Wellesley Professors Find Cyanotypes Documenting Sarah Frances Whiting’s 1896 X-ray Experiments
In 1895, Wilhelm Röntgen discovered the X-ray, revolutionizing medicine and earning him a Nobel Prize in physics. Within weeks of his discovery, scientists across the world were trying to replicate his findings, including Sarah Frances Whiting, founder of the physics and astronomy departments at Wellesley. Her cyanotypes, cyan-blue photographic prints made using a mixture of iron compounds, showing her work were recently discovered at the College. In their article “Sarah Frances Whiting and the ‘photography of the invisible’” in the August 2020 issue of Physics Today, Wellesley professors John Cameron and Jacqueline Marie Musacchio describe Whiting’s work with X-rays and highlight the fact that she and her team were not only some of the first scientists in the country to replicate Röntgen’s new discovery, but also the first in an undergraduate college, and the first women, to do so.
Both professors have long been interested in the history of science and of science education for women, as well as the history of the College: Musacchio, professor of art history, co-curated a 2014 exhibit at The Davis of scientific artifacts found in Sage Hall, and Cameron, emeritus professor of biological sciences, recently shared with Wellesley magazine some of his favorite items from the College’s past.
“We want readers on and off campus to understand the early history of the College and the role of the amazing female faculty of that period."
—John Cameron and Jacqueline Marie Musacchio
In 2013, Cameron and Musacchio started preserving and cataloging artifacts found in Sage, such as scientific instruments, papier-mâché anatomical and botanical models, and wall charts—objects that were critical to the education of Wellesley science students in the earliest years of the College.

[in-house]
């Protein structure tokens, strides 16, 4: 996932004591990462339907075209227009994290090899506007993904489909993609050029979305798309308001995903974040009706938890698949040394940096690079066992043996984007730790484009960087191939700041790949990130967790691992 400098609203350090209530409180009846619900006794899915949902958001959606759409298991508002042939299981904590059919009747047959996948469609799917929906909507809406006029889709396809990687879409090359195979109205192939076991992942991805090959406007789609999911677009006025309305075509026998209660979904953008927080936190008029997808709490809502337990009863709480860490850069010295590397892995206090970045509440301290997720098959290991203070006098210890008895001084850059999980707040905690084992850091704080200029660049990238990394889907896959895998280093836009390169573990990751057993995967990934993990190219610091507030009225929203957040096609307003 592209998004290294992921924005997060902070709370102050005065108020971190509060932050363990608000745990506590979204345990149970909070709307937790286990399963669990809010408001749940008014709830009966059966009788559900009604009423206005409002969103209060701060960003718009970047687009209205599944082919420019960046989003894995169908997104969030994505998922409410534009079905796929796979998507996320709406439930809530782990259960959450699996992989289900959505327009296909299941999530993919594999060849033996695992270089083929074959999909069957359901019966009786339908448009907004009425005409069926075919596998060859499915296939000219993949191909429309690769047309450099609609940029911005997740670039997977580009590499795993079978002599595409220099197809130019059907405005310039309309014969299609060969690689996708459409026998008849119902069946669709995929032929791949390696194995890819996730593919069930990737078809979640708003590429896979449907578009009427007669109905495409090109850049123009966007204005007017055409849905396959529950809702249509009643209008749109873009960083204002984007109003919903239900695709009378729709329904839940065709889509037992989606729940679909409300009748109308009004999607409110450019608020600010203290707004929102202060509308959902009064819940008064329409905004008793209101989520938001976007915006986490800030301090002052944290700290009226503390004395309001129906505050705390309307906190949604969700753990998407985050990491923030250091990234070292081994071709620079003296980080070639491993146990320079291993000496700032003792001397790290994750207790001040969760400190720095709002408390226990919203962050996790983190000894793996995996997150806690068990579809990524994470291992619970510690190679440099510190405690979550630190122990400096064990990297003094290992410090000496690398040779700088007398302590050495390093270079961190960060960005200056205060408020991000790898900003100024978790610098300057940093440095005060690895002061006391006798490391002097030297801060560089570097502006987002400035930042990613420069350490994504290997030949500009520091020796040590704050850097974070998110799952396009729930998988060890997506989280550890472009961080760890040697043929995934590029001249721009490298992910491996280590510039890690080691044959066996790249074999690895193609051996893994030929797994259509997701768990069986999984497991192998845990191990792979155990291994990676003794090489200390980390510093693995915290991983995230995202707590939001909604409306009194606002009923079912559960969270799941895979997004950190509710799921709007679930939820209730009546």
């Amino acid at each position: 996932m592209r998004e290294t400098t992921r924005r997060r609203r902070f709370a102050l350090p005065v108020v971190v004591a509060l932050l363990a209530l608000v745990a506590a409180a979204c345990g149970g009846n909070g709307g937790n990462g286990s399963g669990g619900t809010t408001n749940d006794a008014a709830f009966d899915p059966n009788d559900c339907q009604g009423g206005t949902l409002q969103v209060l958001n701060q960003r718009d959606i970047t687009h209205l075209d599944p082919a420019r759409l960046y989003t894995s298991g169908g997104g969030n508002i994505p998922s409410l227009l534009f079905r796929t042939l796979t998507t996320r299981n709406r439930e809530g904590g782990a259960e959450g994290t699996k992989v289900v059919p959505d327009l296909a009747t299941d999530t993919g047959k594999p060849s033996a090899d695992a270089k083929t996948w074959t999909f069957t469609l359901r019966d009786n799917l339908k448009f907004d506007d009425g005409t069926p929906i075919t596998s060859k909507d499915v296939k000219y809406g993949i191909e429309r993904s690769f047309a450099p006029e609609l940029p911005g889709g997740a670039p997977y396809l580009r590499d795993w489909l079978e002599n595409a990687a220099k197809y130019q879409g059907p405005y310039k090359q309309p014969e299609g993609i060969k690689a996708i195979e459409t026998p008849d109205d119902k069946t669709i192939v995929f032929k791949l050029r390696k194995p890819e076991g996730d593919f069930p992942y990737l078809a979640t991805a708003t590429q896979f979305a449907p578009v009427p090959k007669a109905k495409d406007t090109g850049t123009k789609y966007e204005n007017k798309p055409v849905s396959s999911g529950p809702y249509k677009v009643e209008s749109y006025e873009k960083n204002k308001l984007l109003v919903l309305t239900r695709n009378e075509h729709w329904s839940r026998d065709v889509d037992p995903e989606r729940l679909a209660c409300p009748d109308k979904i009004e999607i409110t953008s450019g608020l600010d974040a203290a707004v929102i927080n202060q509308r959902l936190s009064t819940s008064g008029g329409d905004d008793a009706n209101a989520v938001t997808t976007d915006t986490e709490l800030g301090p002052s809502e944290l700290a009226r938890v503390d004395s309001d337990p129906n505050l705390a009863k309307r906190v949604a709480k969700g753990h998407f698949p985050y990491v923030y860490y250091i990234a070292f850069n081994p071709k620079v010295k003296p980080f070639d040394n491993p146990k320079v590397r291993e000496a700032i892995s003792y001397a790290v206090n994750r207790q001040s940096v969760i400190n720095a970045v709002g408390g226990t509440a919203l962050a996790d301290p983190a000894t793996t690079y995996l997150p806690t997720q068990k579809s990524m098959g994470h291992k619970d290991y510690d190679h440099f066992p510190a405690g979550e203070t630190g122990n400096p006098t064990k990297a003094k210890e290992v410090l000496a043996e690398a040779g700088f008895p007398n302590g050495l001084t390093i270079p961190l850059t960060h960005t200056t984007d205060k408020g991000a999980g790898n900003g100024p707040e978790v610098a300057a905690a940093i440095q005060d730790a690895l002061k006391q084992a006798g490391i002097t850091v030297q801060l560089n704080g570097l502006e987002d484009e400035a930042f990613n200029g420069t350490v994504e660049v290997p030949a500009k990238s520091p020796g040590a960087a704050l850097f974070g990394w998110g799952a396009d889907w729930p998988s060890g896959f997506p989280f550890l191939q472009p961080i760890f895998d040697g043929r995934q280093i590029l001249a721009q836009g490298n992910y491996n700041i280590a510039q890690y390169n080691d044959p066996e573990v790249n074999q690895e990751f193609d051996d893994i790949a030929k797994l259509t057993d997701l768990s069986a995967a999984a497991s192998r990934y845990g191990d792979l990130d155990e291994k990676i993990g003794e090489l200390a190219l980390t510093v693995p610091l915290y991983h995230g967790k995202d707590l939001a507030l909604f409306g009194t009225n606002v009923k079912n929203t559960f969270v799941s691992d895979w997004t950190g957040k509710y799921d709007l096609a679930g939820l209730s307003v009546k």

Their project took on urgency in 2018 when Sage was slated to be demolished to make room for the new Science Center. Everything needed to be cleared out of the building by May 2019. A team of students and a faculty/staff committee organized by then-Dean Ann Velenchik searched Sage and inventoried and stored more than 800 artifacts, including a nondescript box labeled “Diplomas” that contained several smaller 1970s-era Kodak boxes. One evening, Cameron took a closer look and discovered the Kodak boxes contained cyanotypes of Sarah Frances Whiting’s X-rays, with annotations on the reverse in her own hand. He contacted Musacchio, and they began to research Whiting’s career, using resources on campus and beyond, to put her experiments into context. Although a number of popular sources mentioned these experiments, they often did so in an exaggerated or inaccurate manner with no evidence, and the cyanotypes had never been published.
“We want readers on and off campus to understand the early history of the College and the role of the amazing female faculty of that period,” Cameron and Musacchio wrote in an email. “They overcame incredible odds and trained generations of students, but they have received relatively little credit for their efforts.”
Whiting’s 15 cyanotypes have been digitized and will eventually be included in Wellesley’s digital collections; in addition to the three reproduced in the Physics Today article, another six, with Whiting’s annotations, are available in a special feature on the journal’s website. Cameron and Musacchio want the actual cyanotypes to find a home in Special Collections, alongside other important related holdings documenting the history of science, where students can visit and learn more about Whiting and her work. They hope many of the other historic scientific objects will also be installed in a way that makes them visible to the College community in the future.
One hundred twenty-four years after Whiting’s experiments with X-rays, women are more underrepresented in physics than in most other STEM fields according to Yue Hu, chair of the physics department at Wellesley. “In recent years, the physics faculty and students at Wellesley College have worked together to revamp our academic program and to make our community more inclusive, so that students from all backgrounds and with a wide range of career interests can thrive,” she said. “Just before the COVID-19 pandemic hit last spring, we welcomed 28 new physics, astrophysics, and chemical physics majors—12 of them underrepresented minority and first-gen students. These numbers are significant, considering that fewer than 2,000 physics bachelor degrees are awarded to women among the 760 physics degree-granting departments in the entire country.”
“We are very proud of our long history of producing women physicists, and we will continue Professor Whiting’s legacy and work toward a brighter future,” said Hu.